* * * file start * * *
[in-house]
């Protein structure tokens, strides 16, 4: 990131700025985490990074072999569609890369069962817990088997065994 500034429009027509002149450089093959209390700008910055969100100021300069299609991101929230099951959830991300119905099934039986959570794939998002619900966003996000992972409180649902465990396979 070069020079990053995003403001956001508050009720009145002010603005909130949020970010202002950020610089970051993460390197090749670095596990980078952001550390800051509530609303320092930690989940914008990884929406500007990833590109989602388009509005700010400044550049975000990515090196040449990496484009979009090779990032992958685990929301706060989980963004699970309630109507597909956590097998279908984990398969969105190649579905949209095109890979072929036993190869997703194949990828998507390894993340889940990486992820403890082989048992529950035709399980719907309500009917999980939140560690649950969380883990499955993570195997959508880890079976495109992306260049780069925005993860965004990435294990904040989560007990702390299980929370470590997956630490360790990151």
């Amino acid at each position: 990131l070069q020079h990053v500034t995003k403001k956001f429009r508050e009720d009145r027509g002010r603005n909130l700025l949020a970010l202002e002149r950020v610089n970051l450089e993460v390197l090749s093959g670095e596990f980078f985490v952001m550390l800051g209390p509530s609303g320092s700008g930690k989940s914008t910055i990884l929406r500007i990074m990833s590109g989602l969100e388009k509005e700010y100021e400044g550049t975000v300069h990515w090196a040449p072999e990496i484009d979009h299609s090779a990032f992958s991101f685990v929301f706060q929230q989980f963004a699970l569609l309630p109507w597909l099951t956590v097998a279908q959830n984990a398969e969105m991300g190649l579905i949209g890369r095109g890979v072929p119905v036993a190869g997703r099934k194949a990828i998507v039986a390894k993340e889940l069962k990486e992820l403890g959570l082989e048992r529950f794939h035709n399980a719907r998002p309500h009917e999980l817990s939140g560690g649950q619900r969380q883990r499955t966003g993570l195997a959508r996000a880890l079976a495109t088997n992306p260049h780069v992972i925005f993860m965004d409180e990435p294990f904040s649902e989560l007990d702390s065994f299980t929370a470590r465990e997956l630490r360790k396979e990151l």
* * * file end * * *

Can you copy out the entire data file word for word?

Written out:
[in-house]
């Protein structure tokens, strides 16, 4: 990131700025985490990074072999569609890369069962817990088997065994 500034429009027509002149450089093959209390700008910055969100100021300069299609991101929230099951959830991300119905099934039986959570794939998002619900966003996000992972409180649902465990396979 070069020079990053995003403001956001508050009720009145002010603005909130949020970010202002950020610089970051993460390197090749670095596990980078952001550390800051509530609303320092930690989940914008990884929406500007990833590109989602388009509005700010400044550049975000990515090196040449990496484009979009090779990032992958685990929301706060989980963004699970309630109507597909956590097998279908984990398969969105190649579905949209095109890979072929036993190869997703194949990828998507390894993340889940990486992820403890082989048992529950035709399980719907309500009917999980939140560690649950969380883990499955993570195997959508880890079976495109992306260049780069925005993860965004990435294990904040989560007990702390299980929370470590997956630490360790990151």
């Amino acid at each position: 990131l070069q020079h990053v500034t995003k403001k956001f429009r508050e009720d009145r027509g002010r603005n909130l700025l949020a970010l202002e002149r950020v610089n970051l450089e993460v390197l090749s093959g670095e596990f980078f985490v952001m550390l800051g209390p509530s609303g320092s700008g930690k989940s914008t910055i990884l929406r500007i990074m990833s590109g989602l969100e388009k509005e700010y100021e400044g550049t975000v300069h990515w090196a040449p072999e990496i484009d979009h299609s090779a990032f992958s991101f685990v929301f706060q929230q989980f963004a699970l569609l309630p109507w597909l099951t956590v097998a279908q959830n984990a398969e969105m991300g190649l579905i949209g890369r095109g890979v072929p119905v036993a190869g997703r099934k194949a990828i998507v039986a390894k993340e889940l069962k990486e992820l403890g959570l082989e048992r529950f794939h035709n399980a719907r998002p309500h009917e999980l817990s939140g560690g649950q619900r969380q883990r499955t966003g993570l195997a959508r996000a880890l079976a495109t088997n992306p260049h780069v992972i925005f993860m965004d409180e990435p294990f904040s649902e989560l007990d702390s065994f299980t929370a470590r465990e997956l630490r360790k396979e990151l």